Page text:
This stripy brick home stands among coconut trees on the shoreline of Ko Pha Ngan, an island in the Gulf of Thailand (+ slideshow).
The client asked Thai architecture firm NPDA Studio to design Somjai House primarily as a retirement home. But the beach house near the town Tong Sala also serves as a reception for guests at the Coco-NutNume resort.
A wide concrete patio in the centre of the building is open on two sides to provide views of the sea and nearby hills. It is used by both guests and permanent residents as a lounge, party venue and to practice yoga.
Four brick volumes with diagonal stripes of matching red render and sloping roofs sandwich the patio, providing separate sleeping and dining quarters for the inhabitants.
The architect chose red brick and polished concrete as the primary construction materials, based on the expertise of local builders and their ability to maintain cool indoor temperatures.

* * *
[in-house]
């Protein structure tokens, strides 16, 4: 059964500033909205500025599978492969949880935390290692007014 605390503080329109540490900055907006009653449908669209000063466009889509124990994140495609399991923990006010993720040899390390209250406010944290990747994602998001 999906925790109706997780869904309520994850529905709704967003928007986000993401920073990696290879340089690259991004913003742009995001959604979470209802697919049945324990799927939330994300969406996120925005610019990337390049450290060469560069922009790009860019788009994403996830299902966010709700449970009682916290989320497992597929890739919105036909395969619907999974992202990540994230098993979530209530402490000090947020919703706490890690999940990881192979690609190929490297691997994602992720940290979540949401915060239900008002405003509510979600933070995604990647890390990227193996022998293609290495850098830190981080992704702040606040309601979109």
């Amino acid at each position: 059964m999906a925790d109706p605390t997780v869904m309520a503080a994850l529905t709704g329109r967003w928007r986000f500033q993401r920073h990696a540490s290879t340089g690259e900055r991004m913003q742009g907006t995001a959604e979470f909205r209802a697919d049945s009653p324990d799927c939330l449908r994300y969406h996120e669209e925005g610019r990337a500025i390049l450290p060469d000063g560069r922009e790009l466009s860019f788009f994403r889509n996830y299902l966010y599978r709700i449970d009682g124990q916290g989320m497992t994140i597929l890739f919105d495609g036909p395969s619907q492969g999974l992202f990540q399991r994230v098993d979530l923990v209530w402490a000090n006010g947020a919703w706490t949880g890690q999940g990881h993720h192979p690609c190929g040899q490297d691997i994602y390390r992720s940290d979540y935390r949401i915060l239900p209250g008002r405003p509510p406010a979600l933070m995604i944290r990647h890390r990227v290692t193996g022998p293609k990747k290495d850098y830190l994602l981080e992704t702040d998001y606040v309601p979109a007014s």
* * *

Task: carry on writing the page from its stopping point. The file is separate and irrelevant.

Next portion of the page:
"The main colour used was red to make the building stand out from the green of the coconut plantation and the blue of the sea," explained Nutthawut Piriyaprakob, founder of NPDA Studio. "The line of the architectural form relates to the skyline of hills behind the building."
Walls facing inland have no windows but are surrounded by a shallow pool of water, while those facing the coast are glazed and open onto a large terrace. The terrace runs along the front of the two bedrooms and kitchen and is shaded from the hot tropical sun by the eaves.
Architects Adisorn Srisaowanunt and Naweepahb Taksayos used red brickwork and glass and to achieve the opposite effect for a house on the Thai coastline, where views are directed away from the sea and towards the land.
A narrow iron staircase at one side of Somjai House leads to a roof terrace, where residents can take in views of the sea and the neighbouring island Ko Samui. The steps were made by local workmen who are more typically employed on the island's piers.
The floating treads are aligned with the glossy red diagonal stripes that decorate the building's facades.
Photography is by Anotherspace.
Architect: NPDA studio, Nutthawut Piriyaprakob
Interior architect: NPDA studio, Nutthawut Piriyaprakob
Engineer: Apisit Chawacharoen